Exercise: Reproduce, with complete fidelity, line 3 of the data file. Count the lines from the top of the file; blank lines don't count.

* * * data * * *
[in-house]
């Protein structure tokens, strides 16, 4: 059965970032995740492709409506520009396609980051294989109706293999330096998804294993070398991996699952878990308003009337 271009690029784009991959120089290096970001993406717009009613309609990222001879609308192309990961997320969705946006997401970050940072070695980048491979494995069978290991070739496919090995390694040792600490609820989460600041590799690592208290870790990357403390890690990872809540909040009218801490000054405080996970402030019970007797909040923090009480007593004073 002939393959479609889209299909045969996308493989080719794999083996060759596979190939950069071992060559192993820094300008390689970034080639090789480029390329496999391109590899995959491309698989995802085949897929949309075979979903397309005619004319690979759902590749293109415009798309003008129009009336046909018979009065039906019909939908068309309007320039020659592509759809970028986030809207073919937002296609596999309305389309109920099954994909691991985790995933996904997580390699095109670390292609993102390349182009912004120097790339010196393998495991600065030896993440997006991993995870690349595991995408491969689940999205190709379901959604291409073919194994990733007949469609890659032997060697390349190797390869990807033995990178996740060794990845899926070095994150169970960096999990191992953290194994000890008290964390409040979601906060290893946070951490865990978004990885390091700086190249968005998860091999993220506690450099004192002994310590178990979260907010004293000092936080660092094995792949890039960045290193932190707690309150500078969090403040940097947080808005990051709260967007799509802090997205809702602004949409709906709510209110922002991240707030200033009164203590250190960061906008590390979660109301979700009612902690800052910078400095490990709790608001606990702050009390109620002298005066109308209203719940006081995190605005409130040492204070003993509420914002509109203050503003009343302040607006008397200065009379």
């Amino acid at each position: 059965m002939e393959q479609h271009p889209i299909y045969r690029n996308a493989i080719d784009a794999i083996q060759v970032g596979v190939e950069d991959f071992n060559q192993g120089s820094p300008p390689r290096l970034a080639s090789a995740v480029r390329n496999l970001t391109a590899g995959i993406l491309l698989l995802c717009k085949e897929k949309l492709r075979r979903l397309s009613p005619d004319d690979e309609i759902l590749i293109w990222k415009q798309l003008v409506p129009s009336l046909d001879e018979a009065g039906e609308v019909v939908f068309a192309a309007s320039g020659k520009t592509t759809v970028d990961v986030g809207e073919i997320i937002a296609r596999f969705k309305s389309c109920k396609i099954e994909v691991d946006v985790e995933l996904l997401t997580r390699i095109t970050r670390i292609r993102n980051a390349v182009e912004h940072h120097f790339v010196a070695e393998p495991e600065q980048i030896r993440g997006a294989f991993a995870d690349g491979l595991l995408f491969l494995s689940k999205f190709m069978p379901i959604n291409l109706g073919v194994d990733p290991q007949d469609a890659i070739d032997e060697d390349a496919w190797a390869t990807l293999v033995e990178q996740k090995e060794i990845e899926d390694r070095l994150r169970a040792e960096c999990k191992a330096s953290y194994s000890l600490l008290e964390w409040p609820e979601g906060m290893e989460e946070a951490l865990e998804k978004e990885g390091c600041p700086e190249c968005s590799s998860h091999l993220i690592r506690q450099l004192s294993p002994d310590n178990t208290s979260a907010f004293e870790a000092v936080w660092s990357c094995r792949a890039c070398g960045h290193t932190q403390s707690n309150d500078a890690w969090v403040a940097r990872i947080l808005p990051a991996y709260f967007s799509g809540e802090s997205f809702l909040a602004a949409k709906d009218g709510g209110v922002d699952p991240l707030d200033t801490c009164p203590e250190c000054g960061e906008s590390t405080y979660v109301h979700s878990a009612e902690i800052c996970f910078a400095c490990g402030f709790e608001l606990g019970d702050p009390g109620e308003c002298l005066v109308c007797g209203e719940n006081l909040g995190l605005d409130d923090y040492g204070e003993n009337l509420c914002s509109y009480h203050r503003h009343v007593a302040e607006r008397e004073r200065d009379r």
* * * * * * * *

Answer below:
């Amino acid at each position: 059965m002939e393959q479609h271009p889209i299909y045969r690029n996308a493989i080719d784009a794999i083996q060759v970032g596979v190939e950069d991959f071992n060559q192993g120089s820094p300008p390689r290096l970034a080639s090789a995740v480029r390329n496999l970001t391109a590899g995959i993406l491309l698989l995802c717009k085949e897929k949309l492709r075979r979903l397309s009613p005619d004319d690979e309609i759902l590749i293109w990222k415009q798309l003008v409506p129009s009336l046909d001879e018979a009065g039906e609308v019909v939908f068309a192309a309007s320039g020659k520009t592509t759809v970028d990961v986030g809207e073919i997320i937002a296609r596999f969705k309305s389309c109920k396609i099954e994909v691991d946006v985790e995933l996904l997401t997580r390699i095109t970050r670390i292609r993102n980051a390349v182009e912004h940072h120097f790339v010196a070695e393998p495991e600065q980048i030896r993440g997006a294989f991993a995870d690349g491979l595991l995408f491969l494995s689940k999205f190709m069978p379901i959604n291409l109706g073919v194994d990733p290991q007949d469609a890659i070739d032997e060697d390349a496919w190797a390869t990807l293999v033995e990178q996740k090995e060794i990845e899926d390694r070095l994150r169970a040792e960096c999990k191992a330096s953290y194994s000890l600490l008290e964390w409040p609820e979601g906060m290893e989460e946070a951490l865990e998804k978004e990885g390091c600041p700086e190249c968005s590799s998860h091999l993220i690592r506690q450099l004192s294993p002994d310590n178990t208290s979260a907010f004293e870790a000092v936080w660092s990357c094995r792949a890039c070398g960045h290193t932190q403390s707690n309150d500078a890690w969090v403040a940097r990872i947080l808005p990051a991996y709260f967007s799509g809540e802090s997205f809702l909040a602004a949409k709906d009218g709510g209110v922002d699952p991240l707030d200033t801490c009164p203590e250190c000054g960061e906008s590390t405080y979660v109301h979700s878990a009612e902690i800052c996970f910078a400095c490990g402030f709790e608001l606990g019970d702050p009390g109620e308003c002298l005066v109308c007797g209203e719940n006081l909040g995190l605005d409130d923090y040492g204070e003993n009337l509420c914002s509109y009480h203050r503003h009343v007593a302040e607006r008397e004073r200065d009379r």